Friday, January 30, 2009

What I learned from my dog today

I'm taking a teensy break from manuscript writing to share some dog philosphy:

Follow the people who teach you things. Stick close to the ones you love and respect. When you feel something is wrong, speak up. When you feel silly, it's occasionally okay to toilet paper the house. Find your place in the sun.

Have a great weekend!

Saturday, January 24, 2009

On Hope

This has been a glorious week! Not only did we get a healthy reminder of hope in our pockets if we only stuff our hands in (thank you, President Obama), but I did my yearly interviews of prospective Northwestern students today.

I must say that, based on the young voices I heard today, the state of the union is hopeful! Yes, there were those who were, dare I say it, mediocre in an interview setting. But then, meeting one kid in particular, I was relieved that our future could be placed in not only capable but intelligent, caring, life-passionate, humorous and even charismatic hands. I actually ENJOYED my time with this kid, and we both were sorry to see it end.

I only hope (ah, there it is again) that I can write characters who jump off the page like that, who give readers hope.

It's still a very young year...what are your hopes?

Sunday, January 11, 2009

Sometimes other people's words say it best. Here's the link to Newbery winner Susan Patron's comments on the value of the Newbery to young readers:,0,5330448.story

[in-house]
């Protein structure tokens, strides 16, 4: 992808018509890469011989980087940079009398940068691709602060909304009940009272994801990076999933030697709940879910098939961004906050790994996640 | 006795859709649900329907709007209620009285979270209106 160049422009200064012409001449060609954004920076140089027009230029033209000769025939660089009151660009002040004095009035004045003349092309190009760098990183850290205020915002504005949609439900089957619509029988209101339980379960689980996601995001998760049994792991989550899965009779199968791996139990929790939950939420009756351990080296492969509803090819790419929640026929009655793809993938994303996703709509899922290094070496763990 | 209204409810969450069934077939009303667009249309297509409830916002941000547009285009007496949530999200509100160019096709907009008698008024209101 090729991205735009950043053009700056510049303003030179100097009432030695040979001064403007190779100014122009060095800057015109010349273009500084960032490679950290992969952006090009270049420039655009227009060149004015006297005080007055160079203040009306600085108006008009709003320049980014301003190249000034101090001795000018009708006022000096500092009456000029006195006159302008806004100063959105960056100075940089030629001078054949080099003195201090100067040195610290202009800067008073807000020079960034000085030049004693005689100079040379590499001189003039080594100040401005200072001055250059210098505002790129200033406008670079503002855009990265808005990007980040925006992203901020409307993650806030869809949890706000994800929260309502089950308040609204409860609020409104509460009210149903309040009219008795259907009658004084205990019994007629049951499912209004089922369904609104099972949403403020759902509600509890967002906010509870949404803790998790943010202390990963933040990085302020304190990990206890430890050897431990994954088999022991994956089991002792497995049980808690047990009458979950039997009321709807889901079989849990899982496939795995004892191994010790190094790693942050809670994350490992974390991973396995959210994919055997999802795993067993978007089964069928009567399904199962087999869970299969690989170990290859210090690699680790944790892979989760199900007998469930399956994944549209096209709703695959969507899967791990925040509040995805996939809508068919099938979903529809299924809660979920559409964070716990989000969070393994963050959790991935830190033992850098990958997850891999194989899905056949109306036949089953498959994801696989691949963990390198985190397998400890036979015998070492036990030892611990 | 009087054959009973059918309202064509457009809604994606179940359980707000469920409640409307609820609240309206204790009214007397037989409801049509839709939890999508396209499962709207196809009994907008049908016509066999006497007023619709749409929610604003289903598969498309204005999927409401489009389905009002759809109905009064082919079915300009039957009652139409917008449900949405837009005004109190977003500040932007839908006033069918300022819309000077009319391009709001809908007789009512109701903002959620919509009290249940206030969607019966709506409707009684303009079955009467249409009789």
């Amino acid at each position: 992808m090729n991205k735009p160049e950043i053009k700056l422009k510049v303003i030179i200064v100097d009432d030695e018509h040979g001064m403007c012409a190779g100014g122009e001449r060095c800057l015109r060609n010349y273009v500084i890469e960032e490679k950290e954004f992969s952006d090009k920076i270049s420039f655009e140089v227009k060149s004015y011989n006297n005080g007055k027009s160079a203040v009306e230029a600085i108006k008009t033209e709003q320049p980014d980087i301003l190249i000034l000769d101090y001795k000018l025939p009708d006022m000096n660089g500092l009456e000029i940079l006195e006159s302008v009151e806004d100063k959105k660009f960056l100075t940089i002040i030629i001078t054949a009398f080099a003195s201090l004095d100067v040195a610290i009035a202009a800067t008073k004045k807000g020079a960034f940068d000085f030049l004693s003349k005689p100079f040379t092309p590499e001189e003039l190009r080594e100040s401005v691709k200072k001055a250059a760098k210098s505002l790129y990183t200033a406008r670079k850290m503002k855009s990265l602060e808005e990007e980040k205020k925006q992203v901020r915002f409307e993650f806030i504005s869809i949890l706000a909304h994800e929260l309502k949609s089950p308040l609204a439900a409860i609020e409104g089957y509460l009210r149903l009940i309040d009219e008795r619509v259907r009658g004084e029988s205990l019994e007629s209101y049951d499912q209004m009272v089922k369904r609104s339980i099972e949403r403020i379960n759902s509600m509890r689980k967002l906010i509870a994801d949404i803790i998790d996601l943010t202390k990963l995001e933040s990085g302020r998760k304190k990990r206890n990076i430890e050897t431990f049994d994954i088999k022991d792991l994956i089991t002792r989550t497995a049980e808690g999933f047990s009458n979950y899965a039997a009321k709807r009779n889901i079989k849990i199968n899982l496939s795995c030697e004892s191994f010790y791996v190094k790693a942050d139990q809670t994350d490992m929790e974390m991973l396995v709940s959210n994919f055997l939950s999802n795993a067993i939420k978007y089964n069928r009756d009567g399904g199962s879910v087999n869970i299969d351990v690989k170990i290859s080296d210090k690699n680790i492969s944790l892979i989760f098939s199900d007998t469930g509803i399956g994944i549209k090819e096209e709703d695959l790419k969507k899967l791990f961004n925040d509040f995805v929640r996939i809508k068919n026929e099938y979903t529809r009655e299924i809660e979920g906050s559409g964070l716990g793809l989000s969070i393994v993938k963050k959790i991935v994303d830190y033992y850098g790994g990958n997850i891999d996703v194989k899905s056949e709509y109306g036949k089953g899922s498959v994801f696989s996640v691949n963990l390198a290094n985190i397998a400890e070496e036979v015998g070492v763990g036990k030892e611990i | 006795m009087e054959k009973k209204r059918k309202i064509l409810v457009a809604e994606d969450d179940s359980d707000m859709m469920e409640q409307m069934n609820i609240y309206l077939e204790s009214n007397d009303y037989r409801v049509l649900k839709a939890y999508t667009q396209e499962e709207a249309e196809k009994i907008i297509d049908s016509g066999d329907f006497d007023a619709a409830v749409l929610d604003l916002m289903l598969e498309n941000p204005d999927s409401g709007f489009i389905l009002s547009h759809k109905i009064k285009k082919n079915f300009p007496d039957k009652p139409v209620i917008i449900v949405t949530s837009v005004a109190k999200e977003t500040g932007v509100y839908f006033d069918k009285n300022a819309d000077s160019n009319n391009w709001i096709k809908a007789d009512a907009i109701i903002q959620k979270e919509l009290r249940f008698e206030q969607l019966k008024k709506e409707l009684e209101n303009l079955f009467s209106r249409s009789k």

All kinds of kids need all kinds of books, so keep writing from your heart.

Wednesday, January 7, 2009

A Pause for Pinter

Happy New Year!

I am SO glad to see 2008 fade into the sunset and give birth to a new year of hope for us all! I'd be remiss, however, if I didn't mention the recent passing of one of my favorite playwrights, Harold Pinter. He was an actor's dream - sparse dialogue with lots of room to fill empty spaces, and to make those spaces become all sorts of things...including increasingly menacing and uncomfortable. I was fortunate to be in more than one Pinter play, starting in high school and on into my life at Northwestern.

The NY Times described Pinter's work as showing "the ominous in the everyday and the noise within silence". Director Peter Hall said "words are weapons that the characters use to discomfort or destroy each other." But my favorite is what Pinter himself said: "One way of looking at speech is to say it is a constant strategem to cover nakedness".

I know that somewhere, he has infiltrated my writer-self. I find it reassuring to think that the page does not always need to be filled up with dialogue, that sometimes pauses and what's going on in the subtext, under the surface, tells us much more. We need to show what our characters are doing, not simply let the reader hear what they're saying, especially when they contradict each other. We can't be afraid to let them be naked on the page.

Perhaps that's why I write some of my books in free verse - the sparseness of poetry lets you say worlds more than if you vomited words onto the page. And when you DO use words, they need to be the absolute best.

Whichever your medium is, choose your words, and your lack of words, carefully...then let your characters have fun filling the spaces!